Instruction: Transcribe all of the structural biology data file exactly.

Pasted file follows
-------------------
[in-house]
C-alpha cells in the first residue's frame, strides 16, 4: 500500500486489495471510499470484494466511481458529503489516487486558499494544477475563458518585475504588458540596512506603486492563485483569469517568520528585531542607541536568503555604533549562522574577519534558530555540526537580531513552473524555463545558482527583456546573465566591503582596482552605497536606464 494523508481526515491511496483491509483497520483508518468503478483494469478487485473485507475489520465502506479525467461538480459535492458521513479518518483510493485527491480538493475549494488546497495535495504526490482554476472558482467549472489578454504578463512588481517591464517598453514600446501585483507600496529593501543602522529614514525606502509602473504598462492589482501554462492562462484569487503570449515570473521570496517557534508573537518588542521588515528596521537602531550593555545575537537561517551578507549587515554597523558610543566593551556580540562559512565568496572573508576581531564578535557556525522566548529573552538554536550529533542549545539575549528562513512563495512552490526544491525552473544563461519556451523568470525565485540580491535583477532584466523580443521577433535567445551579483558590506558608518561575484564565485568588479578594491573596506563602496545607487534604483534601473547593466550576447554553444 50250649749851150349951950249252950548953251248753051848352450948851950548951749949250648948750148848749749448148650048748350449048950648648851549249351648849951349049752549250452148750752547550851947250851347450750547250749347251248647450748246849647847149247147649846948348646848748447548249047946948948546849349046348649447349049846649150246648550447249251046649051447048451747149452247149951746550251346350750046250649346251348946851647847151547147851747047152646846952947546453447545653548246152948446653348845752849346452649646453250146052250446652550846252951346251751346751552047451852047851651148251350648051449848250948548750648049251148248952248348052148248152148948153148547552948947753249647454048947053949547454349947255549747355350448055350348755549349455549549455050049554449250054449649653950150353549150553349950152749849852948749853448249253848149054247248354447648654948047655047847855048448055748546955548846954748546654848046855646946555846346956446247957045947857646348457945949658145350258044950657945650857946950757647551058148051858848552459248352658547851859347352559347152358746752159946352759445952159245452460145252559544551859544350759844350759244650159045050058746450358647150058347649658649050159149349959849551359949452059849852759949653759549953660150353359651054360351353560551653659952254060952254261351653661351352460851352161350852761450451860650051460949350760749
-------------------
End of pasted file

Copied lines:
[in-house]
C-alpha cells in the first residue's frame, strides 16, 4: 500500500486489495471510499470484494466511481458529503489516487486558499494544477475563458518585475504588458540596512506603486492563485483569469517568520528585531542607541536568503555604533549562522574577519534558530555540526537580531513552473524555463545558482527583456546573465566591503582596482552605497536606464 494523508481526515491511496483491509483497520483508518468503478483494469478487485473485507475489520465502506479525467461538480459535492458521513479518518483510493485527491480538493475549494488546497495535495504526490482554476472558482467549472489578454504578463512588481517591464517598453514600446501585483507600496529593501543602522529614514525606502509602473504598462492589482501554462492562462484569487503570449515570473521570496517557534508573537518588542521588515528596521537602531550593555545575537537561517551578507549587515554597523558610543566593551556580540562559512565568496572573508576581531564578535557556525522566548529573552538554536550529533542549545539575549528562513512563495512552490526544491525552473544563461519556451523568470525565485540580491535583477532584466523580443521577433535567445551579483558590506558608518561575484564565485568588479578594491573596506563602496545607487534604483534601473547593466550576447554553444 50250649749851150349951950249252950548953251248753051848352450948851950548951749949250648948750148848749749448148650048748350449048950648648851549249351648849951349049752549250452148750752547550851947250851347450750547250749347251248647450748246849647847149247147649846948348646848748447548249047946948948546849349046348649447349049846649150246648550447249251046649051447048451747149452247149951746550251346350750046250649346251348946851647847151547147851747047152646846952947546453447545653548246152948446653348845752849346452649646453250146052250446652550846252951346251751346751552047451852047851651148251350648051449848250948548750648049251148248952248348052148248152148948153148547552948947753249647454048947053949547454349947255549747355350448055350348755549349455549549455050049554449250054449649653950150353549150553349950152749849852948749853448249253848149054247248354447648654948047655047847855048448055748546955548846954748546654848046855646946555846346956446247957045947857646348457945949658145350258044950657945650857946950757647551058148051858848552459248352658547851859347352559347152358746752159946352759445952159245452460145252559544551859544350759844350759244650159045050058746450358647150058347649658649050159149349959849551359949452059849852759949653759549953660150353359651054360351353560551653659952254060952254261351653661351352460851352161350852761450451860650051460949350760749